Circling the drain of its own desperation. courtesy of fantastic.z

Feelings, or at least talking about them in the English language, is a relatively new phenomenon. The Oxford English Dictionary and other etymological sources date "to feel" in the sense of "to touch" back several millennia. But "to feel" in the sense of "to have an emotion" crops up only a few times around the 1400s and then really takes off in the 1800s, when the Romantics get down to the business of suffering, exalting, swooning, writing, painting, committing suicide, and introducing a whole new vocabulary for rhapsodies and neuroses.

The Kid, an unnamed and willow-thin high-school boy who gets bullied for having two moms in Mallery Avidon's play queerSpawn (having its West Coast premiere at Eclectic Theater), is one of those characters who suffers from feeling too much. He's not gay, but it doesn't matter: His tormenters spray-paint "fag" on his locker, tape him into cardboard boxes, and taunt him in the classroom—"faggot faggot bo baggot, banana fanana fo faggot, fe fi mo maggot, faggot"—so relentlessly, even the nerds won't sit with him at lunch.

The Kid (played by Jordan Henderson with youthful weariness, like a child exhausted by his own emotions) doesn't want to tell his moms, so he resorts to cartoonish imaginary companions. There's the "African kid" (Markeith Wiley), who does a stereotypical "African" dance, high-stepping one leg and then another, his arms and head bobbing from side to side, while he talks about poverty and malaria, then complains to his creator that "you could at least think of less ridiculous things for me to say." There's Fred Phelps (Chris Trover), who brutally encourages The Kid to end his suffering and kill himself. And there's Dan Savage (Trover again), who wears blue jeans and a rainbow-colored T-shirt and nods sagely as The Kid grouses that the It Gets Better project doesn't speak to his generation: "Most of you are rich," The Kid says. "And the world was different... There were jobs. And college didn't cost a bazillion dollars. So this whole 'survive-high-school-go-to-college-somewhere-better-and-it'll-all-be-okay' plan doesn't look like it's gonna work out."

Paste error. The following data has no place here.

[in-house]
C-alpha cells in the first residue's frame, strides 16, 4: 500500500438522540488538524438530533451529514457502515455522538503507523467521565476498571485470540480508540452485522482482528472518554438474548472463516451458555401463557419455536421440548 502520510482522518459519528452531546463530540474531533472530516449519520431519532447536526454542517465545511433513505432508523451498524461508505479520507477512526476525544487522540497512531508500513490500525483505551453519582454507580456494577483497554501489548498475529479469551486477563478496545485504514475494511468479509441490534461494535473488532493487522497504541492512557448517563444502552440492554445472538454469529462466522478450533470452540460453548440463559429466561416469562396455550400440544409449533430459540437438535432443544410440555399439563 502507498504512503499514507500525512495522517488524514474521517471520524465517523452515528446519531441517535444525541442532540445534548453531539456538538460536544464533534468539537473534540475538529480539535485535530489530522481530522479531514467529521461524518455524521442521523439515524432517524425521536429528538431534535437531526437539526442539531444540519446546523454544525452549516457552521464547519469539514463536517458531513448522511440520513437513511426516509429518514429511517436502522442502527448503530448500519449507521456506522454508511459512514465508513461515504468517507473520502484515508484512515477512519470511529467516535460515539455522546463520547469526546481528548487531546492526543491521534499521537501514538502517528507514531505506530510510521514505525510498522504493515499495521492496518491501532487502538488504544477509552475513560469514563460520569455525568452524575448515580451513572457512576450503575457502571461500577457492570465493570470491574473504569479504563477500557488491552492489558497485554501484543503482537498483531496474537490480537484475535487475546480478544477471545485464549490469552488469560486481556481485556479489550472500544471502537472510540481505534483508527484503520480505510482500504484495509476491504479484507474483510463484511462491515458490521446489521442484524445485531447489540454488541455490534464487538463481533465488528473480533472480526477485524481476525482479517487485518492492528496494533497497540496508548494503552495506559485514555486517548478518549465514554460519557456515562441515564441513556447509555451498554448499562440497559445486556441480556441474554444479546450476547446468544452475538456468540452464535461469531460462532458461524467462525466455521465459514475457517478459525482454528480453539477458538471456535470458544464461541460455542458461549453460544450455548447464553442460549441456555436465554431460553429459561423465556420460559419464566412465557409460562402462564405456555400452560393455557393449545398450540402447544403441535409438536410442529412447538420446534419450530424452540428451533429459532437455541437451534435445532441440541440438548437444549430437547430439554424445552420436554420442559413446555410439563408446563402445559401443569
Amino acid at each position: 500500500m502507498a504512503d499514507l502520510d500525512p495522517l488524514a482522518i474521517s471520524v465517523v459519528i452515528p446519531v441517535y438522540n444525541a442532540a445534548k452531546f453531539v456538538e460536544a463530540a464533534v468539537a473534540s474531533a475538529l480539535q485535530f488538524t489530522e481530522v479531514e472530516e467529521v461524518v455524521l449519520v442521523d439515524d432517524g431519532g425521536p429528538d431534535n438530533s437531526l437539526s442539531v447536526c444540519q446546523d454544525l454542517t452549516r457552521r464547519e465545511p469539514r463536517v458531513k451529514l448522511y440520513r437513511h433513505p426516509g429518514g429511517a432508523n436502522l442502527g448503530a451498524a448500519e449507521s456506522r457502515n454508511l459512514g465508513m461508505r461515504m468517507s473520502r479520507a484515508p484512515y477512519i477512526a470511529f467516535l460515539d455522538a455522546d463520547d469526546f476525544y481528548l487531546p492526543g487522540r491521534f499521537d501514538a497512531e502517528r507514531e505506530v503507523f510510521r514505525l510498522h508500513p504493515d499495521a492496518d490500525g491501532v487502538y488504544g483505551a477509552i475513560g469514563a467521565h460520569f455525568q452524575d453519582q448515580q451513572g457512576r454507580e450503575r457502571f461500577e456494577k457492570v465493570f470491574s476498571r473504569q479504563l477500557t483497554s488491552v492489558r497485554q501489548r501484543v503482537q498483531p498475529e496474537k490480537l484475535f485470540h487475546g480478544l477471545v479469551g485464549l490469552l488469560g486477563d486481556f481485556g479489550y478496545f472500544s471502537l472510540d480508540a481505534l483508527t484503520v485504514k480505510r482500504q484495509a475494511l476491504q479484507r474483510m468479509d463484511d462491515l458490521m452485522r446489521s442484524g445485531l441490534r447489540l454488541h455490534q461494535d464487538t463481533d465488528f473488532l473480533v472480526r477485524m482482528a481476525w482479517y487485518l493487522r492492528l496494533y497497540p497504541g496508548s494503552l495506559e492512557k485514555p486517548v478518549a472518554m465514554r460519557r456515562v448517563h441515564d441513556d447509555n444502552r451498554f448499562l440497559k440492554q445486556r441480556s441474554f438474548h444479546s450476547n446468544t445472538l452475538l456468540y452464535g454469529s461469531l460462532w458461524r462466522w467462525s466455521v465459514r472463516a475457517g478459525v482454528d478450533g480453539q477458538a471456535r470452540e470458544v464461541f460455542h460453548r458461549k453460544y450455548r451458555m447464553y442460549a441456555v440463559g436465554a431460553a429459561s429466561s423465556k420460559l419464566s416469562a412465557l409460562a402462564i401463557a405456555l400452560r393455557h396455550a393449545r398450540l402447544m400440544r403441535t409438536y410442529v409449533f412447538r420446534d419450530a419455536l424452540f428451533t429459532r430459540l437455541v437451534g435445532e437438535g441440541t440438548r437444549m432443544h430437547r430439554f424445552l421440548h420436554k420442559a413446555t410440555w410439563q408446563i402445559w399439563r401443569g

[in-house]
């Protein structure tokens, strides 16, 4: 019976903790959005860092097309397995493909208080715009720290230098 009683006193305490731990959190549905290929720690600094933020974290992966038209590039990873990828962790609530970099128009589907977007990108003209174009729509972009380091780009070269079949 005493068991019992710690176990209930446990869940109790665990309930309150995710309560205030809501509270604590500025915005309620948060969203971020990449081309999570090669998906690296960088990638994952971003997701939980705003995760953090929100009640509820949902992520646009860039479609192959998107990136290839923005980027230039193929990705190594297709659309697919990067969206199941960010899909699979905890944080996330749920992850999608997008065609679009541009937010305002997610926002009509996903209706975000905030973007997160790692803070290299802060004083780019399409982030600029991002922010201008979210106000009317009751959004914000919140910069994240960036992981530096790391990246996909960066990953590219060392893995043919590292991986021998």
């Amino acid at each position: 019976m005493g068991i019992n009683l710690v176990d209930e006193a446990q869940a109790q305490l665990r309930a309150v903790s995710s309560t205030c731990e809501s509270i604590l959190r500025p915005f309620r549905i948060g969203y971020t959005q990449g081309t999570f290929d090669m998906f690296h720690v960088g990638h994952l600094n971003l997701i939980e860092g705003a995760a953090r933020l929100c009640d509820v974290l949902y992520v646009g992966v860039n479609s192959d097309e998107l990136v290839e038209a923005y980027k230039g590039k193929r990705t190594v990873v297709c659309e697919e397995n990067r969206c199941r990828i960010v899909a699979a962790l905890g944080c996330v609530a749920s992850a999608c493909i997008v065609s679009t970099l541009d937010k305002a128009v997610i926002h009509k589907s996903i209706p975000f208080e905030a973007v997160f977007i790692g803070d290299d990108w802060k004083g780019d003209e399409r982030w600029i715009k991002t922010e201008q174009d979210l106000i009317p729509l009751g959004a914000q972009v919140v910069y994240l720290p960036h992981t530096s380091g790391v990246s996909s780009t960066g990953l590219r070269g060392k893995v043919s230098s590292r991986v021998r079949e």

The play, with its small whirlwind of one-dimensional characters, doesn't come to any conclusions, offer any answers, or contain any surprises. (In his review of queerSpawn for the New York Times last year, critic Charles Isherwood says this stasis "may be a mild dramatic drawback"—in this production, at least, it's a fundamental and serious one.) The Kid winds up in the hospital a couple of times, and his central tormenter (a sneering jock played by Robert Lovett) pays him a courtesy visit because his ward has cable TV, which offers a brief glimmer of hope for their future. But at its heart, queerSpawn is a one-act slice of monochromatic desperation. The Kid is smart but stuck in his homophobic hometown—and stuck in his head. Avidon has written her central character into a labyrinth of bad feelings and left him there so we can feel bad for him, too. He's like Goethe's Young Werther, one of those Romantic characters of the late 18th century who felt acutely and circled the drain of his own misery. (The book was banned in several countries because of the suicides it provoked among young men.) All we can do is look, sigh, and move on. recommended